Two common models for polygeny are additive polygeny and threshold polygeny.
Additive polygeny would work like this: Suppose that each of nine genes adds a “dose” of pigment when present in the dominant form, but not when recessive. Then an animal with a AABBCcddEEFfGGHHii genotype would have very dark pigment (although not quite as dark as possible), whereas a aabbCcddEEffggHhii animal would have very light pigment (although not as light as possible). When plotted on a graph, the possible genotypes for this trait would yield a bell-shaped (normal) curve, with most of the animals being intermediate and a “tail” out towards the extremes on both sides. You could, as a breeder, select for either extreme, but it would not be nearly as easy to achieve consistent dark pigment in this situation as it would if pigment was controlled by a simple one- or two-gene system.
Traits such as pigment modifiers, height, some kinds of coat texture, and intelligence are easy to visualize as additive traits. Eye color in dogs is also thought to work this way. At least one breeder has suggested that in her experience, genes that contribute darker eye pigment are likely to be recessive (http://www.netpet.batw.net/articles/index.html, and scroll down to find the comments on eye color -- a lot of the articles at this site are good).
Threshold polygeny would work like this: suppose that six genes control the development of hip dysplasia, in such a way that at least three of the genes must be homozygous recessive before any degree of dysplasia exists, and after that more recessive alleles mean the dysplasia is likely to be progressively worse. (There is no theoretical reason to make recessive genes the bad guys; I'm just doing it that way for the sake of simplicity.
The three-gene requirement would then be the “threshold” that flips a switch and determines whether dysplasia is present at all; the other alleles plus environmental factors then determine how severe the dysplasia will be. Thus an animal with a AaBbCcDdEeFf possesses lots of alleles that could contribute to dysplasia, but is itself normal. It can, and probably will, pass on at least some deleterious alleles to its offspring. Remember that each gamete gets one allele of each pair -- in the worst case, this dog could make a gamete that contained all recessive (abcdef) alleles, passing on a huge load of deleterious alleles to a puppy (there would be a (1/2)6 chance of it doing so, or a 1/64 chance, which is very small, but it could happen. In fact, if this was a popular sire and produced, say 64 puppies in one year, then the chances that one puppy would get this combination of alleles would be very high.).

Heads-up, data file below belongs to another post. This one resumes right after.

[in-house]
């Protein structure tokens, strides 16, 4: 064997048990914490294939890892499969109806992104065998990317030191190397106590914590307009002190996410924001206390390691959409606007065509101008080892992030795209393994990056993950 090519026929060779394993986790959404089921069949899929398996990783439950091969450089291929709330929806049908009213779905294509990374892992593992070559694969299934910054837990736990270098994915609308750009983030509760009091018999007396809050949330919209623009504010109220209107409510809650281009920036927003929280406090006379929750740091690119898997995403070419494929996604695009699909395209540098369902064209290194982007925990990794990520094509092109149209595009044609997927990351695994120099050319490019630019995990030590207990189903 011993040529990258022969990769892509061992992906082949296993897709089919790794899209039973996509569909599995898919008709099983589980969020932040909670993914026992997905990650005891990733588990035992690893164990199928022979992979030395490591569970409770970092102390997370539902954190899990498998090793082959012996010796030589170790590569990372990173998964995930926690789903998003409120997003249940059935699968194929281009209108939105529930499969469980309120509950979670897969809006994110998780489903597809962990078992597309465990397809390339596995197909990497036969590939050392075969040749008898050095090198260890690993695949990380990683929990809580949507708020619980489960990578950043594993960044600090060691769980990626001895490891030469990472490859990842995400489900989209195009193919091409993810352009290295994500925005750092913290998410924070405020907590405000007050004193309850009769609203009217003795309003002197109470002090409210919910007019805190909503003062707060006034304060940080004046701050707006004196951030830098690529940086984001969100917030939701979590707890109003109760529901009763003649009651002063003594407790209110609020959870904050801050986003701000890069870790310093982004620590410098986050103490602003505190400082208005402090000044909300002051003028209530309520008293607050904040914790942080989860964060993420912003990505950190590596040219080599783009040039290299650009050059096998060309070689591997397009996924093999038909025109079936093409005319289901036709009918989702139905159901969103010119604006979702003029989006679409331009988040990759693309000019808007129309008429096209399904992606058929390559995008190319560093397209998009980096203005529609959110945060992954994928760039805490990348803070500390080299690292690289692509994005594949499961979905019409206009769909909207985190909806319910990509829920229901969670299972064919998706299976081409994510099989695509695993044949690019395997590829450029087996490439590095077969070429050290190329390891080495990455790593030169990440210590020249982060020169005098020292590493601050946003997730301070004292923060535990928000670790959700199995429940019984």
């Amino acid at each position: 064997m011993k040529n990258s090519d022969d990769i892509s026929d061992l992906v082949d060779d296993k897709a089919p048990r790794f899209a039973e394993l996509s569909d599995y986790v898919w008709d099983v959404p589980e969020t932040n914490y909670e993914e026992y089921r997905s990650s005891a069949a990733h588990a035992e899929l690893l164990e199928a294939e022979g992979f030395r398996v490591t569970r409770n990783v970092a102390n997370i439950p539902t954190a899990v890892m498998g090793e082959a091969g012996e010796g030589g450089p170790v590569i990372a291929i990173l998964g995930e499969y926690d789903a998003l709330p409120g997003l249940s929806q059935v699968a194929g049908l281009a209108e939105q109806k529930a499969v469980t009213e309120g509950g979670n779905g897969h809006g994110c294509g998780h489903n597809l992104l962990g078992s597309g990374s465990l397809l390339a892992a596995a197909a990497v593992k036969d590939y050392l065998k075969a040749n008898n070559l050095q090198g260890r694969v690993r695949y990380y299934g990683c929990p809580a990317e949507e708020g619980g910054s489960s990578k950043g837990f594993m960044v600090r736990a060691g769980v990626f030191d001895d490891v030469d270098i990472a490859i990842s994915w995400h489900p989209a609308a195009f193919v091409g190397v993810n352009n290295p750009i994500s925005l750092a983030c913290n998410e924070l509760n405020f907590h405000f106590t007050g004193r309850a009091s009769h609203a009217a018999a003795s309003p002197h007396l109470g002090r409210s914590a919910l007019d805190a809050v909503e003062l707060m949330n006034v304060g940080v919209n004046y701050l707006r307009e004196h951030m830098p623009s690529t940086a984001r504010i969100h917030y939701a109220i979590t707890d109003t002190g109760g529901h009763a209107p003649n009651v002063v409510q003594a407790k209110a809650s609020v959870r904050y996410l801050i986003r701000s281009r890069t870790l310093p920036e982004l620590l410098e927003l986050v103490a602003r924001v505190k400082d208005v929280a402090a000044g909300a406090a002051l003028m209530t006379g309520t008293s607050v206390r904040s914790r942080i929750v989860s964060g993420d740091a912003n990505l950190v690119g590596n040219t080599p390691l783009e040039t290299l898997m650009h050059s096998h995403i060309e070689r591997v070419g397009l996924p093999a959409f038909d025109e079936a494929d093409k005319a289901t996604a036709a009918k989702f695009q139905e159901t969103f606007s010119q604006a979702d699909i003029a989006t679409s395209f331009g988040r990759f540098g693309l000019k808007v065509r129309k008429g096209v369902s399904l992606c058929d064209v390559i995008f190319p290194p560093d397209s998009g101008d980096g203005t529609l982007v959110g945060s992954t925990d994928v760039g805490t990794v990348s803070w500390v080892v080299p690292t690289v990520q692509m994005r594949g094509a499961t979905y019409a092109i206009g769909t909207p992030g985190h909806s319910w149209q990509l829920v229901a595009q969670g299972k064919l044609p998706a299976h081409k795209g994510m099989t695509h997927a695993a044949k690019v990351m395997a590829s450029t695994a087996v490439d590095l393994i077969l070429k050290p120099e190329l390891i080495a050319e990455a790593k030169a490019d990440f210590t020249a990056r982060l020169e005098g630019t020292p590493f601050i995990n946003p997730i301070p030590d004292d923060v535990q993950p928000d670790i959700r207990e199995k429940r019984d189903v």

You can usually assume, when faced with a polygenic trait, that both parents of an affected animal contributed some deleterious alleles. Their contributions need not, however, have been equal. This is easy to see with something like the following:
Dam: AabbccDdEe - normal Sire: AaBbCcDDEE - normal
Offpring: aabbccDdEe -- affected (moderately)
In this case, the dam contributed five deleterious recessive alleles, while the sire only contributed three.
Models like this seem to have reasonable predictive power when applied to the way many polygenic traits are inherited in dogs. It's important to assess the siblings of breeding animals in order to make the best guess possible about the genetic quality of the animals you keep to breed, because looking at the whole family makes it easier to assess how many deleterious alleles are likely to be floating around in the family. More on that in Practical Genetics for the Breeder.
Stuff on the borderline
A single-gene trait is simple; a polygenic trait is complex. Sometimes traits fall in between simple and complex. One form of epilepsy in Welsh Springer Spaniels and Standard Schnauzers is evidently controlled by two genes, both of which must be homozygous recessive for epilepsy to occur – and one of the genes appears to be either on the X chromosome or possibly is part of the mitochondrial DNA (!). This is why most epileptic animals in these breeds are male. Probably more traits on the borderline between simple and complex will be discovered as we learn more about the genetic control of problems in dogs.